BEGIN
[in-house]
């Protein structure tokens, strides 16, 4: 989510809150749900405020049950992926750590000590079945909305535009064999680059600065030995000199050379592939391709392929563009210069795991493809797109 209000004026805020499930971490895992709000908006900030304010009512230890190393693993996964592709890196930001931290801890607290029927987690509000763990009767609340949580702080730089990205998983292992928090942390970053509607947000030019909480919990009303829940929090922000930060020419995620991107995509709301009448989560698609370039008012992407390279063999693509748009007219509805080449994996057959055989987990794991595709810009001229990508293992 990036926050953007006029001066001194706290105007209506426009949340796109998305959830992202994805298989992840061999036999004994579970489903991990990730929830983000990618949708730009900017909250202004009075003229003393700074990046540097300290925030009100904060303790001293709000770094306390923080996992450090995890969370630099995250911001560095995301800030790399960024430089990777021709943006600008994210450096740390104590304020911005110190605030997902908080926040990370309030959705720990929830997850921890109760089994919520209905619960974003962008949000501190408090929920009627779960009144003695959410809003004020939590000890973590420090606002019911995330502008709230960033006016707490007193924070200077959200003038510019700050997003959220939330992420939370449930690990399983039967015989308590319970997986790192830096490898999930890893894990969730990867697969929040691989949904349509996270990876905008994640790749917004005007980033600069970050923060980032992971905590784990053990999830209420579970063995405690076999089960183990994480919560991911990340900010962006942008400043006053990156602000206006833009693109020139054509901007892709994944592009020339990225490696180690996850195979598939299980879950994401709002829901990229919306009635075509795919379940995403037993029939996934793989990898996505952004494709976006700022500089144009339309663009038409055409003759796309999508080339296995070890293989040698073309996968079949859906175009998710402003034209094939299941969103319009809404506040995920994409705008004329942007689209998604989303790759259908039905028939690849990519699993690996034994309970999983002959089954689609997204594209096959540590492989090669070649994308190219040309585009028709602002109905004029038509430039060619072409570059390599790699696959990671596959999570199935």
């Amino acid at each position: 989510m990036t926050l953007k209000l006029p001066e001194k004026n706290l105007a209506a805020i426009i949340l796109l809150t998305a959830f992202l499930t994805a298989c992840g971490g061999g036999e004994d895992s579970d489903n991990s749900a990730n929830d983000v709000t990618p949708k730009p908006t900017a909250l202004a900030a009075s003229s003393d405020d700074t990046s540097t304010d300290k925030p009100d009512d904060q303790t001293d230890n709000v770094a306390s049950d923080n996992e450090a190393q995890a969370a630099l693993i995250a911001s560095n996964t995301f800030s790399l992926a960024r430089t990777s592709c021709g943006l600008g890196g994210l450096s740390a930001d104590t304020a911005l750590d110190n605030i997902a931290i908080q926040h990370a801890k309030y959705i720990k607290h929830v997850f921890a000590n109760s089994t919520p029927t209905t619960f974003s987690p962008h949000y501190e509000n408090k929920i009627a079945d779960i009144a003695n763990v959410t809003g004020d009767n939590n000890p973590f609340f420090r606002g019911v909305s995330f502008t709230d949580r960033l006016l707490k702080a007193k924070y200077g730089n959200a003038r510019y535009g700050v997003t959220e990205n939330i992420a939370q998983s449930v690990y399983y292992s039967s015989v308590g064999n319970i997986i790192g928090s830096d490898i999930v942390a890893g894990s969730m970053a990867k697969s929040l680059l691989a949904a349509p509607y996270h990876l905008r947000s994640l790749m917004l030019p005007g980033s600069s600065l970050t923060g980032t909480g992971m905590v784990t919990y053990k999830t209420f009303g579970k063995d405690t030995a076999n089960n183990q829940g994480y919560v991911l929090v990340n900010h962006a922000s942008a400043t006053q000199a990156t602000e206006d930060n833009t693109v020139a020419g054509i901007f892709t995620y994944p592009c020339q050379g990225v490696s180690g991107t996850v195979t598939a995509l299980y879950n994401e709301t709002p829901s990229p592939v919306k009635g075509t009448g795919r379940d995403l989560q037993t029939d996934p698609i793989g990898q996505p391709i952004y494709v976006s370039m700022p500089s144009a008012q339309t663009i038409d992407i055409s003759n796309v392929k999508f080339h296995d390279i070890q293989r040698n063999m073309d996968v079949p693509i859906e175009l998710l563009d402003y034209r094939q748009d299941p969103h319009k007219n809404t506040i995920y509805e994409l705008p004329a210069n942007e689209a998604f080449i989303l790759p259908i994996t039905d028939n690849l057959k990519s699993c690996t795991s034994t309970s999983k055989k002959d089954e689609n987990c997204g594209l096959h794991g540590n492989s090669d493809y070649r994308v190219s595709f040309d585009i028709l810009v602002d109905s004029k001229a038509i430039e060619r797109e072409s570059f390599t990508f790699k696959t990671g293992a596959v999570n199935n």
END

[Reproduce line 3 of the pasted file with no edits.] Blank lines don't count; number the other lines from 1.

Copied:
């Amino acid at each position: 989510m990036t926050l953007k209000l006029p001066e001194k004026n706290l105007a209506a805020i426009i949340l796109l809150t998305a959830f992202l499930t994805a298989c992840g971490g061999g036999e004994d895992s579970d489903n991990s749900a990730n929830d983000v709000t990618p949708k730009p908006t900017a909250l202004a900030a009075s003229s003393d405020d700074t990046s540097t304010d300290k925030p009100d009512d904060q303790t001293d230890n709000v770094a306390s049950d923080n996992e450090a190393q995890a969370a630099l693993i995250a911001s560095n996964t995301f800030s790399l992926a960024r430089t990777s592709c021709g943006l600008g890196g994210l450096s740390a930001d104590t304020a911005l750590d110190n605030i997902a931290i908080q926040h990370a801890k309030y959705i720990k607290h929830v997850f921890a000590n109760s089994t919520p029927t209905t619960f974003s987690p962008h949000y501190e509000n408090k929920i009627a079945d779960i009144a003695n763990v959410t809003g004020d009767n939590n000890p973590f609340f420090r606002g019911v909305s995330f502008t709230d949580r960033l006016l707490k702080a007193k924070y200077g730089n959200a003038r510019y535009g700050v997003t959220e990205n939330i992420a939370q998983s449930v690990y399983y292992s039967s015989v308590g064999n319970i997986i790192g928090s830096d490898i999930v942390a890893g894990s969730m970053a990867k697969s929040l680059l691989a949904a349509p509607y996270h990876l905008r947000s994640l790749m917004l030019p005007g980033s600069s600065l970050t923060g980032t909480g992971m905590v784990t919990y053990k999830t209420f009303g579970k063995d405690t030995a076999n089960n183990q829940g994480y919560v991911l929090v990340n900010h962006a922000s942008a400043t006053q000199a990156t602000e206006d930060n833009t693109v020139a020419g054509i901007f892709t995620y994944p592009c020339q050379g990225v490696s180690g991107t996850v195979t598939a995509l299980y879950n994401e709301t709002p829901s990229p592939v919306k009635g075509t009448g795919r379940d995403l989560q037993t029939d996934p698609i793989g990898q996505p391709i952004y494709v976006s370039m700022p500089s144009a008012q339309t663009i038409d992407i055409s003759n796309v392929k999508f080339h296995d390279i070890q293989r040698n063999m073309d996968v079949p693509i859906e175009l998710l563009d402003y034209r094939q748009d299941p969103h319009k007219n809404t506040i995920y509805e994409l705008p004329a210069n942007e689209a998604f080449i989303l790759p259908i994996t039905d028939n690849l057959k990519s699993c690996t795991s034994t309970s999983k055989k002959d089954e689609n987990c997204g594209l096959h794991g540590n492989s090669d493809y070649r994308v190219s595709f040309d585009i028709l810009v602002d109905s004029k001229a038509i430039e060619r797109e072409s570059f390599t990508f790699k696959t990671g293992a596959v999570n199935n």